With that, the audience became slightly more critical, and in their heads, conceptually, started to compare to broadcast quality. Things that never caused anyone to raise an eyebrow now spurred negative feedback. 

Don't be discarded – it only means you are getting closer to perfection. 


6) Added intimacy

This is the year when great keynote speakers, international thought leaders, and celebrities have invited the audience into their homes. 

No doubt, experiencing great speakers in person on international stages at different conferences makes up for a unique experience, even though they are up on the stage and you are somewhere in the auditorium as part of the audience. Still – you are there, and there is a certain level of personal closeness to just being there. So one would surely assume that this is a dimension difficult to replicate online, and that the distance between a celebrity speaking and me sitting somewhere else watching on my laptop would add to the sense of remoteness and lack of authenticity. But in my experience, the opposite can also happen. 

I watched IBM Think last year – online – and saw great speakers like Amal Clooney, Imogen Heap, and Mayim Bialik – live from their living rooms, surrounded by family photos and personal things, with Mayim Bialik apologizing for her cat constantly jumping in the frame.

Screenshot from IBM Think session with Mayim Bialik, live from her home. 

A lesson learned is that online meetings can still certainly give a personal touch and a sense of togetherness. 

7) The Don'ts

Unless you have absolutely brilliant, one of a kind, to-die-for content: 

A: Do not email the link to your webinar or event to your audience one week in advance and expect them to turn up, unless you also send them a reminder 10 min before the event starts – with the link, or have sent them an invitation download for their calendar, including a link, easy to locate. 

B: Do not expect your audience to sign up for different platforms, install applications, watch instruction videos, study tutorials and go through extensive and voluminous sign-on processes to listen in to a webinar or conference – unless you are utterly sure you have excellent content. It is a bother.

C: Do not ask for too much private information. Yes, it's tempting to know as much as possible about the people who sign up, but as we all are increasingly careful giving away our personal information, rethink if you really need to know people's age, gender, title, preferences, and so on just for your online breakfast webinar. It is a signup killer. And – collecting more data than you need might even be a breach of GDPR.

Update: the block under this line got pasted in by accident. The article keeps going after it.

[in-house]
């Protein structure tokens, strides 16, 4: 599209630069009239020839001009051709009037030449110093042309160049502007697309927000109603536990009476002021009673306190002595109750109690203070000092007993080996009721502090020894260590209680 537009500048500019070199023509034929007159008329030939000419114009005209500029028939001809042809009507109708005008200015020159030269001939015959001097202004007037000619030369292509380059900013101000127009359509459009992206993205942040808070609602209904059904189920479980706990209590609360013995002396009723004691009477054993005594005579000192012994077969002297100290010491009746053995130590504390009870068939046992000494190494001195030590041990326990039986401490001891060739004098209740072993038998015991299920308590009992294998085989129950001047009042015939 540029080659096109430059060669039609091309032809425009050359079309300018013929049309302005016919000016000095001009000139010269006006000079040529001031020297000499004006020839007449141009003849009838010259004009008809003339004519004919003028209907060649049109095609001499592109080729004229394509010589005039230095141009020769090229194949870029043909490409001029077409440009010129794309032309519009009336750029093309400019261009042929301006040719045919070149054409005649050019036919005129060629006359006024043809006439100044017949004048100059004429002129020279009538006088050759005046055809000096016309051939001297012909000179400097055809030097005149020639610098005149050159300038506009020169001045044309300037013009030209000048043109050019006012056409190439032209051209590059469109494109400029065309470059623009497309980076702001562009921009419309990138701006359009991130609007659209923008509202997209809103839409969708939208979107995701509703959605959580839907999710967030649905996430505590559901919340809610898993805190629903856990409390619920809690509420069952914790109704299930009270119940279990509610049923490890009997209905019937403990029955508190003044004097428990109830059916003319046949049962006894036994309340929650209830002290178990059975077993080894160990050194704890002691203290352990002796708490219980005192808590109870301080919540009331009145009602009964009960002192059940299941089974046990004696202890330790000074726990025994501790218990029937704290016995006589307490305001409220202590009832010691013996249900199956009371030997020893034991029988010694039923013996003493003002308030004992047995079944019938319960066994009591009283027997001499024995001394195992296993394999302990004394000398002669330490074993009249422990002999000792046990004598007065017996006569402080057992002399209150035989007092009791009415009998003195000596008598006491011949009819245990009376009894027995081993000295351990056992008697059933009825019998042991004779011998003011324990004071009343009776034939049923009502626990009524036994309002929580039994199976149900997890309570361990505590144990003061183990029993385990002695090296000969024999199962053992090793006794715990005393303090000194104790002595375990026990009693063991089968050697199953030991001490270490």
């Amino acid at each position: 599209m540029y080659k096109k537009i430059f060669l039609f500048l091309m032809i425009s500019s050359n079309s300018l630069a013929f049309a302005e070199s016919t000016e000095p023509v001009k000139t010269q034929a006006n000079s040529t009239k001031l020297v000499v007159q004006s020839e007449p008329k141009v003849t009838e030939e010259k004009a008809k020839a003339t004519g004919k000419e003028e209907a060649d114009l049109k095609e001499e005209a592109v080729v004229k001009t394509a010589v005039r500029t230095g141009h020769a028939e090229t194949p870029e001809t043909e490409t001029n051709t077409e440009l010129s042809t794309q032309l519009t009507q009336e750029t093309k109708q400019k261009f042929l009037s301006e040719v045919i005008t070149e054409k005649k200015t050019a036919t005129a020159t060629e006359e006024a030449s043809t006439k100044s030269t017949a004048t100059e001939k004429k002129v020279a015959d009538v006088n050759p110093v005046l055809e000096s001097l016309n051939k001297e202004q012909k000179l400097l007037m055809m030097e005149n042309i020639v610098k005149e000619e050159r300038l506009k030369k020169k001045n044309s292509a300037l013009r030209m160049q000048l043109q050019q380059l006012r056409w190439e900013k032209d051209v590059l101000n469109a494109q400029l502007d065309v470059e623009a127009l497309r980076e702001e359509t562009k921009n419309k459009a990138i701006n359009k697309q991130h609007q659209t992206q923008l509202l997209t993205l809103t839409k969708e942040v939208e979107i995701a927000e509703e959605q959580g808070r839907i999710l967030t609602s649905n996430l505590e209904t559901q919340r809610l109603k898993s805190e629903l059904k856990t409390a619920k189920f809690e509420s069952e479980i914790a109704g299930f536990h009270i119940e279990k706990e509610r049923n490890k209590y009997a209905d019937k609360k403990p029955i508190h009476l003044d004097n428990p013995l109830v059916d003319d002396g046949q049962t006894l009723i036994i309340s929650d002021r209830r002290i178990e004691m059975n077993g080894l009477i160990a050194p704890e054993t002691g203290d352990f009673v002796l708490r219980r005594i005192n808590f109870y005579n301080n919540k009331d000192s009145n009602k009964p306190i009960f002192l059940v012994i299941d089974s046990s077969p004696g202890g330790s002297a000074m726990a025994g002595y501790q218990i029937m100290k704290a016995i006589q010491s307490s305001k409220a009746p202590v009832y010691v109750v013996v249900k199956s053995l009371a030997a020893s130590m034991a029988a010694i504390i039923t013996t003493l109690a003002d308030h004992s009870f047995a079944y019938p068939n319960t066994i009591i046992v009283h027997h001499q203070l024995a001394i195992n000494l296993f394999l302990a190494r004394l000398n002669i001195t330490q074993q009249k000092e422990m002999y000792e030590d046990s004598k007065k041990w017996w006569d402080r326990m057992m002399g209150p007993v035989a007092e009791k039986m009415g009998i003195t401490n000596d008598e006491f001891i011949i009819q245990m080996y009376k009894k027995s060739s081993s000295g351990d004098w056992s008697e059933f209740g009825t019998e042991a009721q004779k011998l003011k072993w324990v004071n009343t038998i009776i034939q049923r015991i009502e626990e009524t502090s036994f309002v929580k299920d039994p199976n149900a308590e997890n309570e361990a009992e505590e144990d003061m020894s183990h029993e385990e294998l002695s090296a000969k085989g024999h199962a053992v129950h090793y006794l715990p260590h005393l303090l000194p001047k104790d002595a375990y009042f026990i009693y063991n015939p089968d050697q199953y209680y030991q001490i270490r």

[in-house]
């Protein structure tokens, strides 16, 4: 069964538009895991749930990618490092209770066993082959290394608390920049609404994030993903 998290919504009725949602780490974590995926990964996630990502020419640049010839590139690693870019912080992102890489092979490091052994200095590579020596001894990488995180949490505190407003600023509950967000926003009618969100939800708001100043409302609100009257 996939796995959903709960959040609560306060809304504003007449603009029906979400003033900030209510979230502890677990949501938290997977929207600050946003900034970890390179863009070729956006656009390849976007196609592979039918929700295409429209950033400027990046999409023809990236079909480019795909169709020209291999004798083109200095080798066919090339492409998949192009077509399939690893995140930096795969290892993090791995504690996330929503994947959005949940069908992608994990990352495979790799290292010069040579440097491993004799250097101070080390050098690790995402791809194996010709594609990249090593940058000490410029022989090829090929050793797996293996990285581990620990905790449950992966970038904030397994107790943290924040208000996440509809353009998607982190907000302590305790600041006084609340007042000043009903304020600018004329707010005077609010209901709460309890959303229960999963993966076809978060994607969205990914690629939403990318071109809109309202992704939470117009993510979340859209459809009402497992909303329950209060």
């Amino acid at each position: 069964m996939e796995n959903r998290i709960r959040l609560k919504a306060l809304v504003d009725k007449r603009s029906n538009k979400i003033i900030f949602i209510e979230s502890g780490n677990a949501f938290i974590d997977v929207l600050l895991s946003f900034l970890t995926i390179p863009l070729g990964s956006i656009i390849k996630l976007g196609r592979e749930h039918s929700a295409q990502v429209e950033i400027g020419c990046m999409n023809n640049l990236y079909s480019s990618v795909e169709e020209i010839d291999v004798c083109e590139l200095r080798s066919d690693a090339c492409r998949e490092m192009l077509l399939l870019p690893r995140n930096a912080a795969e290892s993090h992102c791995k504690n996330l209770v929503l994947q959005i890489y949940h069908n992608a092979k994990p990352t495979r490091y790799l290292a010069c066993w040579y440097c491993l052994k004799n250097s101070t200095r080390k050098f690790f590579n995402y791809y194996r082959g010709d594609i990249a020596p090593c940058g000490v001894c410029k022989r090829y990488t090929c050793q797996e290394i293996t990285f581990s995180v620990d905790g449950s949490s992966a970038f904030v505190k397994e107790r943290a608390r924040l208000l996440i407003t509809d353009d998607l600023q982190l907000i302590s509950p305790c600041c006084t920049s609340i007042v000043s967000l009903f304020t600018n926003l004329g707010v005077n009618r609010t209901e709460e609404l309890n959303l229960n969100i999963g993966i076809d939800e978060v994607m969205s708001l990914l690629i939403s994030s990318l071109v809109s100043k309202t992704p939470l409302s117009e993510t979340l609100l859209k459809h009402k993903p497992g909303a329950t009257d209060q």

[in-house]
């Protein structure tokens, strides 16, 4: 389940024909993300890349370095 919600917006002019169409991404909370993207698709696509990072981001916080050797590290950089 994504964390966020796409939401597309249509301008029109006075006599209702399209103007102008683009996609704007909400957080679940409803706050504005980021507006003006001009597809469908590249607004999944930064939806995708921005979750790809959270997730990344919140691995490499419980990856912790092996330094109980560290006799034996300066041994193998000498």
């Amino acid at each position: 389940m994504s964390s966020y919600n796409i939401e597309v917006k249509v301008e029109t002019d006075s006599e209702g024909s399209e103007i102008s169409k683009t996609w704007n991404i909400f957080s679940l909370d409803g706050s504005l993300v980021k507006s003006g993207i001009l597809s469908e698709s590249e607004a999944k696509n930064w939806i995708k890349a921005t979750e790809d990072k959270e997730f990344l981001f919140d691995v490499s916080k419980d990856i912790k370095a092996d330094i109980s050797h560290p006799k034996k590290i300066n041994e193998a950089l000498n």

D: Do not underestimate the positive effect of seeing faces, especially for the speaker. The Zoom "meeting" platform can be preferable over the "webinar" tool, for example, especially for smaller seminars. It adds intimacy and a feeling of attending together with others. If appropriate, encourage the audience to keep their cameras on (this can, however, be difficult when events are recorded). 

E: Don't expect the same attendance as for your physical events. It’s a plethora of choices and things to attend – online – and one barely remembers what one signed up for. The no-show group can be significant. Nailing the above A to D can help. 

8) Exploring not only the digital space but also the virtual.

Virtual studios are no longer limited only to broadcasters. They are still not part of everyday solutions for most of us, but we have witnessed a commodification of virtual solutions and meetings during covid, bringing seminars and conferences to a whole new level. And no – it's not "just another screen." The virtual experience adds a new dimension – the illusion and feeling of sitting in the same room even as we are miles apart. In the Norwegian Media Cluster, several projects are looking into this now. How can virtual communication cater to a different experience and feeling of being together? How can we make available a low-cost, easy-to-use virtual studio as a service for the broader market? 

Here are a few examples: 

His Royal Highness, Crown Prince Haakon of Norway, virtually visited California recently, courtesy of Media Cluster Company Myreze. Together with the Norwegian Minister of Foreign Affairs, Ine Eriksen Søreide, the CEO of Innovation Norway, Håkon Haugli, and other representatives from Norway, the Crown prince was “teleported'' live to San Francisco for a visit to Universities Berkley and Stanford, and to discuss matters of environment and sustainability with Nancy Pelosi. 

Photo: Myreze

To be fair, this was an utmost complex and challenging operation, entirely out of the ordinary. It was streamed live from both San Francisco and Oslo, where the logistics of bringing in people from all parts of the world was done with perfect timing in a highly advanced technical setup. But do note what Håkon Haugli, CEO of Innovation Norway, said; 

– The technology is impressive and provides for an experience of actually being in the same room, even though we are physically located in different parts of the world.

Another great example: